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Disclosure: Sharing With Family, Friends, and Acquaintances

The Pros And Cons Of Telling Family, Friends And Acquaintances

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Why tell in general

There are many reasons to tell about your condition. The ones we know about follow, in no particular order:

  • Keeping secrets is stressful - the greater the secret the greater the stress. 
    • Fear of people finding out can haunt you. 
    • There can be a very heavy toll to pay when you have someone close to you, with whom you share life and emotions, who doesn’t know about your diagnosis. You will need to constantly stay on guard because every conversation could unintentionally reveal your secret.  
  • There is no reason to feel shame because you have an illness.
  • Your ability to control information is limited. 
    • Your ability to control information becomes more limited the more time goes on. 
    • Friends and family are likely to sense something is causing you anxiety and possibly changing your appearance, energy level etc. 
    • If you live with other people, it is close to impossible to keep your condition a secret when you get mail such as copies of insurance claims, when you have to take time to visit medical personnel, have and take pills, and change habits such as your diet.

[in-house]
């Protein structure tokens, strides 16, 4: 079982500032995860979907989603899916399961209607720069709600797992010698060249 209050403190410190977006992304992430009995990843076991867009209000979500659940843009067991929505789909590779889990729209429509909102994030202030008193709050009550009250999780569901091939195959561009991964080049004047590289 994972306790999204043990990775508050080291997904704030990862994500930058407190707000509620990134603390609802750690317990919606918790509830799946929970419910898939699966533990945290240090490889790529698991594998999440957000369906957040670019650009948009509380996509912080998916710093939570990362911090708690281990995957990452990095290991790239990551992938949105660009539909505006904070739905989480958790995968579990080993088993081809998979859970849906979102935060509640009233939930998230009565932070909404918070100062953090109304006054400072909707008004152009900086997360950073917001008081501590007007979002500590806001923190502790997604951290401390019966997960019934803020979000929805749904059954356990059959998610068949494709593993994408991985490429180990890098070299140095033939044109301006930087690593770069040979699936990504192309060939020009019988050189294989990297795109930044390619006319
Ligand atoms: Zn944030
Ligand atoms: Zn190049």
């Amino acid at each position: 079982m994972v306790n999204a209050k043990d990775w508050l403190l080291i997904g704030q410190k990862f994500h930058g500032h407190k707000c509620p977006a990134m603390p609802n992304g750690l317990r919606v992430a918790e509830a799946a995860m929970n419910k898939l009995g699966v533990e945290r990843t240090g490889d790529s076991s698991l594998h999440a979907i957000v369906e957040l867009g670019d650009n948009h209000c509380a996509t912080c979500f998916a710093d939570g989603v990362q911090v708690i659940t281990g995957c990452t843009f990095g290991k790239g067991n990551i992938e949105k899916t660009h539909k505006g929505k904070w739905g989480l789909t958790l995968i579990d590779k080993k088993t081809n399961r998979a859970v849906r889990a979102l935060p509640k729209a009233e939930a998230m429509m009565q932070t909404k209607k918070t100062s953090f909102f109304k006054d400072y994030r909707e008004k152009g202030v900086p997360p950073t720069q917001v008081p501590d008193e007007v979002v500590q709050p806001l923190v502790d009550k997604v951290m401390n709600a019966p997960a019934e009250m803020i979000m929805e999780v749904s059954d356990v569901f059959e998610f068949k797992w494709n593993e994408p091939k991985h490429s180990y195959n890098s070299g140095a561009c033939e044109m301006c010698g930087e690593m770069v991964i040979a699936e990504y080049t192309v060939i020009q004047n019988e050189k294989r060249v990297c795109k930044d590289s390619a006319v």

• To get emotional support.
  • To get information.
  • To stop the rumor mill.
  • Lying about things can get complicated. You have to remember lies, possibly back them up - and maybe even embellish them as time goes on.
  • Help reduce the loneliness that generally comes with a diagnosis.
  • Get a boost to your ego from people who see you as a fighter and survivor.
  • Avoid having people close to you feel hurt because they weren't told.

Why not tell?

  • The feeling that people will feel sorry for you (also known as the "pity reason.")
  • Fear of rejection.
  • Your relationship is likely to change, at least temporarily.
  • Word may get back to your employer or co-workers before you decide to disclose.
  • Questions may bring home how uncertain things may be at any given time.
  • Keeping the information to yourself can make you look "tough" in the eyes of some people who see toughness as a virtue.
  • With some conditions, such as HIV or lung cancer, there may be negative opinions. For example:
    • With HIV there may be an assumption about how you got it. There may also be a morality opinion about those activities. 
    • With lung cancer, there may be the reaction that you brought it on yourself by smoking. 

NOTE: It is advisable to keep in mind that even people you swear to secrecy are likely to tell other people about what is happening.

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